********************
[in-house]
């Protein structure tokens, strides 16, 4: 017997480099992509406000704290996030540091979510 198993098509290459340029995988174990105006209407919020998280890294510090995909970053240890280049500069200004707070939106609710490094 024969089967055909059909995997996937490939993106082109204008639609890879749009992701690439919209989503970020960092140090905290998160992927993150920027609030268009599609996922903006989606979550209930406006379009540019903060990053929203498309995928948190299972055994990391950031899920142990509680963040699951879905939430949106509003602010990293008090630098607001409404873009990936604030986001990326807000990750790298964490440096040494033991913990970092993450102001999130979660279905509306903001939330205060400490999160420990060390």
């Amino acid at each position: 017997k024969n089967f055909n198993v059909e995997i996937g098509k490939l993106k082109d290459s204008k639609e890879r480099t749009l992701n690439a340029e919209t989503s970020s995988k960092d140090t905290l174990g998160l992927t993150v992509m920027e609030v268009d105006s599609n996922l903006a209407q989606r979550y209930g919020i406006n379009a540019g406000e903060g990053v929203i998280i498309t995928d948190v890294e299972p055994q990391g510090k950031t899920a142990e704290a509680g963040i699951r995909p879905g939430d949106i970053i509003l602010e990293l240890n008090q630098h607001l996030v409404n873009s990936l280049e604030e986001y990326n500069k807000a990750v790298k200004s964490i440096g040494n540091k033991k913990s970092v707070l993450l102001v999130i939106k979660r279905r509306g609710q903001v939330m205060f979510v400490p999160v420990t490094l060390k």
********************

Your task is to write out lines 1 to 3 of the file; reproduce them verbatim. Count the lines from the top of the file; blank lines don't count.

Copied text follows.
[in-house]
């Protein structure tokens, strides 16, 4: 017997480099992509406000704290996030540091979510 198993098509290459340029995988174990105006209407919020998280890294510090995909970053240890280049500069200004707070939106609710490094 024969089967055909059909995997996937490939993106082109204008639609890879749009992701690439919209989503970020960092140090905290998160992927993150920027609030268009599609996922903006989606979550209930406006379009540019903060990053929203498309995928948190299972055994990391950031899920142990509680963040699951879905939430949106509003602010990293008090630098607001409404873009990936604030986001990326807000990750790298964490440096040494033991913990970092993450102001999130979660279905509306903001939330205060400490999160420990060390």
């Amino acid at each position: 017997k024969n089967f055909n198993v059909e995997i996937g098509k490939l993106k082109d290459s204008k639609e890879r480099t749009l992701n690439a340029e919209t989503s970020s995988k960092d140090t905290l174990g998160l992927t993150v992509m920027e609030v268009d105006s599609n996922l903006a209407q989606r979550y209930g919020i406006n379009a540019g406000e903060g990053v929203i998280i498309t995928d948190v890294e299972p055994q990391g510090k950031t899920a142990e704290a509680g963040i699951r995909p879905g939430d949106i970053i509003l602010e990293l240890n008090q630098h607001l996030v409404n873009s990936l280049e604030e986001y990326n500069k807000a990750v790298k200004s964490i440096g040494n540091k033991k913990s970092v707070l993450l102001v999130i939106k979660r279905r509306g609710q903001v939330m205060f979510v400490p999160v420990t490094l060390k």